March 5, 2013Grammar, Usage, and Punctuation
- On or about [date]. If you want your reader to believe that something happened on a particular date, you’d better believe it yourself. If you hedge, the reader will wonder why you’re not even willing to commit to when something happened that you think is important enough to tell them about.
- Whereas, premises considered. This is an archaic formula that has no place in modern legal writing. Whether it ever deserved a place in the writing of any era I will leave to the historians.
- Hereinafter. When you substitute a long name or title for an abbreviation to save space, it is sufficiently clear to just use parentheses and quotes, thus:
International Business Machines Corp. (IBM)
In most cases—including the example just given—your reader won’t even need that much of an introduction. The lawyer representing IBM can safely use “IBM” from the start without fear of confusing anyone.
You should be very wary of all here- and where- words: herewith, heretofore, whereby, whereas, and so on.
- Comes now. “Comes now the [Plaintiff, Defendant, etc.]” has a fine old-English ring to it. One imagines the party in question dramatically entering the courtroom while being announced by a herald. It’s surplusage; cut it.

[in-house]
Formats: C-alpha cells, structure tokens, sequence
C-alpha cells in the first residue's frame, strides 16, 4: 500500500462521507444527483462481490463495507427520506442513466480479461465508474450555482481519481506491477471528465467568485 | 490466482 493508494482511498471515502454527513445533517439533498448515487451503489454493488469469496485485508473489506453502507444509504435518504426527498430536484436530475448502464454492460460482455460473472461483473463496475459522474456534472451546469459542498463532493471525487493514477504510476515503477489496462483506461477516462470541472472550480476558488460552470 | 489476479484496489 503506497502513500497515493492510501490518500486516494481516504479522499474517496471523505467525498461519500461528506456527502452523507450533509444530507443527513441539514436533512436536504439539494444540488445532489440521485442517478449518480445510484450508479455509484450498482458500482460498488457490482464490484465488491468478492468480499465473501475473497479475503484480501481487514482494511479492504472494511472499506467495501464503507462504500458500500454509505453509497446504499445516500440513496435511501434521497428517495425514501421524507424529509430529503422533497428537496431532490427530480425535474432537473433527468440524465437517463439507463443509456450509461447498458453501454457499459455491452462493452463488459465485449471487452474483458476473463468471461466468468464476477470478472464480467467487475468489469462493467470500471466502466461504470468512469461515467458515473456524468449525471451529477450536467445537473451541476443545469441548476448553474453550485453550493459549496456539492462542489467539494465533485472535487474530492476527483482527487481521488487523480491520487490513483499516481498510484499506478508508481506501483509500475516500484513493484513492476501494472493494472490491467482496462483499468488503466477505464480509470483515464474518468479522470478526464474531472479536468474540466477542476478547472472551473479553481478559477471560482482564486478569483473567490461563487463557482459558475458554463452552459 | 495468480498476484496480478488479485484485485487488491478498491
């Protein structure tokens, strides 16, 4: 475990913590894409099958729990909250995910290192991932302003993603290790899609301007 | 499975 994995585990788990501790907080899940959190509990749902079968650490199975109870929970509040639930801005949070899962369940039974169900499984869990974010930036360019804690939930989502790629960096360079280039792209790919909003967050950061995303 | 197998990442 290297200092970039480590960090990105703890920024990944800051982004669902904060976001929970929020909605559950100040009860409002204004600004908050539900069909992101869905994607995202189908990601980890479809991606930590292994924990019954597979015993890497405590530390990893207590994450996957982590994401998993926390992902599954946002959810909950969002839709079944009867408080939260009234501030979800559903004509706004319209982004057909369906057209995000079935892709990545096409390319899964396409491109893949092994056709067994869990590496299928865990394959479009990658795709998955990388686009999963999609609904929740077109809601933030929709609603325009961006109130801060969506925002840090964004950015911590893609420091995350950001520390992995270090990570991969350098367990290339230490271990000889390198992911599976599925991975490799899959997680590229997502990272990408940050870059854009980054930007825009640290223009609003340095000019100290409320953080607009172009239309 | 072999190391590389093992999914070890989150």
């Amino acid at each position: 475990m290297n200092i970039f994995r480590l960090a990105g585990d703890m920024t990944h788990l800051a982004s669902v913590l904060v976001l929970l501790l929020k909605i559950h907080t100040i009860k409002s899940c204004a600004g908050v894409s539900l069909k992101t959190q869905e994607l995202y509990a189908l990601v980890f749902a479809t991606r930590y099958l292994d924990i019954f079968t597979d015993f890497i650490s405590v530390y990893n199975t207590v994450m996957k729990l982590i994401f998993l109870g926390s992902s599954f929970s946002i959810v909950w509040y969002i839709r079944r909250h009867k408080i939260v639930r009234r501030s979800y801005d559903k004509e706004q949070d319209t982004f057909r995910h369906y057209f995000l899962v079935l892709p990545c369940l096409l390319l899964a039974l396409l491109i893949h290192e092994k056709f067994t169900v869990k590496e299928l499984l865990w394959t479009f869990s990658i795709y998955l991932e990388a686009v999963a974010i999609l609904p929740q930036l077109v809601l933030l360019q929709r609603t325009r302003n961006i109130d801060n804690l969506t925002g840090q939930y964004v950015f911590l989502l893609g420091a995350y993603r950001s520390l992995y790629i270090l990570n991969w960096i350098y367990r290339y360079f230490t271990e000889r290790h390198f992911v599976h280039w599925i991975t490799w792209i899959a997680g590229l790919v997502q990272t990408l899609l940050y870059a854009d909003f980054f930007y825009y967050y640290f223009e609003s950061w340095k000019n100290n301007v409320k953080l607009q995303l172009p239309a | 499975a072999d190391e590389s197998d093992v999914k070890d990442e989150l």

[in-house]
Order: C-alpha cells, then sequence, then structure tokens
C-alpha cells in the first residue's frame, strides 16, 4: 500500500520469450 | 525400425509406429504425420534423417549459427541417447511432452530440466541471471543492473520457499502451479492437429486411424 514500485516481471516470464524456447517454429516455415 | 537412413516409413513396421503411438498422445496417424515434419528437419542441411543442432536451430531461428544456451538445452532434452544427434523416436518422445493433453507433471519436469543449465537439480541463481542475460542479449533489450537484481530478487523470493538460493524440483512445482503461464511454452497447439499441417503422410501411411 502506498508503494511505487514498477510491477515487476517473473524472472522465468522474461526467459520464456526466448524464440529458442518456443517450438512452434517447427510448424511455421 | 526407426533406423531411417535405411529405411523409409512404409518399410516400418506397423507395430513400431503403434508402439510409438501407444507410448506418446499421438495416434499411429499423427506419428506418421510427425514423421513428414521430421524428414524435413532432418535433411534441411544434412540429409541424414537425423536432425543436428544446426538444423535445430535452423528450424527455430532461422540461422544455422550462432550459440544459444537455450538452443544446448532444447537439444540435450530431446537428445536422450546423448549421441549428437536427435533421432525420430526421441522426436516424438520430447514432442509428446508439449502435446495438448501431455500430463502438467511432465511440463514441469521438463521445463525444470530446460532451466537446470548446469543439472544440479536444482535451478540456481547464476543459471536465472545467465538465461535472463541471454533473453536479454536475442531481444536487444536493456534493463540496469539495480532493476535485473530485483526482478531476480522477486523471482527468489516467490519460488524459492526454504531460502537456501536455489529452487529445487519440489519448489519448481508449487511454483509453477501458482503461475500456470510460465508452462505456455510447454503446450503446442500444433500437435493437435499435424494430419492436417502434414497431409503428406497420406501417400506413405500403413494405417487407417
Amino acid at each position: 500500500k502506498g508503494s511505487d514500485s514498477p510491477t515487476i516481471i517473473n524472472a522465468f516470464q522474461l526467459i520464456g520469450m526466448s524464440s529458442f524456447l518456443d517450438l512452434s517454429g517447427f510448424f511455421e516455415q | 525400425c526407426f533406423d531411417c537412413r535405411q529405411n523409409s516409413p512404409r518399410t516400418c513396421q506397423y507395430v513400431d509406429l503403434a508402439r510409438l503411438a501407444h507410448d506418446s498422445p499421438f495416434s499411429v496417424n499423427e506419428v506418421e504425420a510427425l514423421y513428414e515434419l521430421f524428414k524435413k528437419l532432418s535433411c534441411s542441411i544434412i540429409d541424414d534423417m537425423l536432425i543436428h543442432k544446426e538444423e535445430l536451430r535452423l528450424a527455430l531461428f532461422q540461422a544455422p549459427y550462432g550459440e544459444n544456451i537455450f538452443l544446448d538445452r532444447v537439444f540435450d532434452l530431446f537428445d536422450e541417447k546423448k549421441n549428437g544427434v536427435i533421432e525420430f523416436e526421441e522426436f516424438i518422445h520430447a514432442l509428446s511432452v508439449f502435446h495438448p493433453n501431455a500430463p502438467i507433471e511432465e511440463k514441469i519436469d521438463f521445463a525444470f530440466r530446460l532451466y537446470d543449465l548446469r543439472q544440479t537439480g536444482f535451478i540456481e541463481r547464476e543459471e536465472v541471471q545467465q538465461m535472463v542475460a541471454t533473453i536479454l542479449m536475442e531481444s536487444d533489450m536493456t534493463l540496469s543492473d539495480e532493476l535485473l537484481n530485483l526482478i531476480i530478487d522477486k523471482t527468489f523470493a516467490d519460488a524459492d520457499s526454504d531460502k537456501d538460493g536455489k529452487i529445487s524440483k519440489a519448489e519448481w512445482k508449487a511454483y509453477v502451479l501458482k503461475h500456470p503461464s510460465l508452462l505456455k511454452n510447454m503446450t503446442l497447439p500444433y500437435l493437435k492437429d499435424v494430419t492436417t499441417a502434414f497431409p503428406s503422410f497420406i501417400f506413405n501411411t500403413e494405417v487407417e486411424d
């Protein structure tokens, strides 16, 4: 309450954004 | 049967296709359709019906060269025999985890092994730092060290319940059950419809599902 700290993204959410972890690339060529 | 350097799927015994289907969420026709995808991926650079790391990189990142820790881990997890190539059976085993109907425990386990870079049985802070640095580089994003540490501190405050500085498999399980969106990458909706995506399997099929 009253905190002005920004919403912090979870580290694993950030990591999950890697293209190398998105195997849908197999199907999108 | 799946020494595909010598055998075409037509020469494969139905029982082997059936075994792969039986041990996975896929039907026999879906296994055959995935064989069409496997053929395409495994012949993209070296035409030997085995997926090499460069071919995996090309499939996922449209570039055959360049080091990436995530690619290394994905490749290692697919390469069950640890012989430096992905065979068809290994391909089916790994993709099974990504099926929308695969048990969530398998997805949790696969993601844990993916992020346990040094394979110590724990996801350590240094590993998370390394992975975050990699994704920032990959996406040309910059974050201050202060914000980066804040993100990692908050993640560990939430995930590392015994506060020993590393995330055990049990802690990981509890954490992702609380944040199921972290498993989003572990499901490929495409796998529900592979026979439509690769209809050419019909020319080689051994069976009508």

- Said. Don’t use “said” as an adjective, as in “The respondent raised said brickbat over his head and struck Jones with it.” It stinks of the accumulated mildew of two centuries. “Such” as an adjective should be eliminated for the same reason.
- At that time. This is the sort of thing that will make people wonder if you are paid by the word. Say “then.” Also get rid of “at the present time” and all similar constructions. Do so at this time.
- The manner in which. Say “how” instead.
There are many more terms that you should never use; this list should get you thinking in the right direction.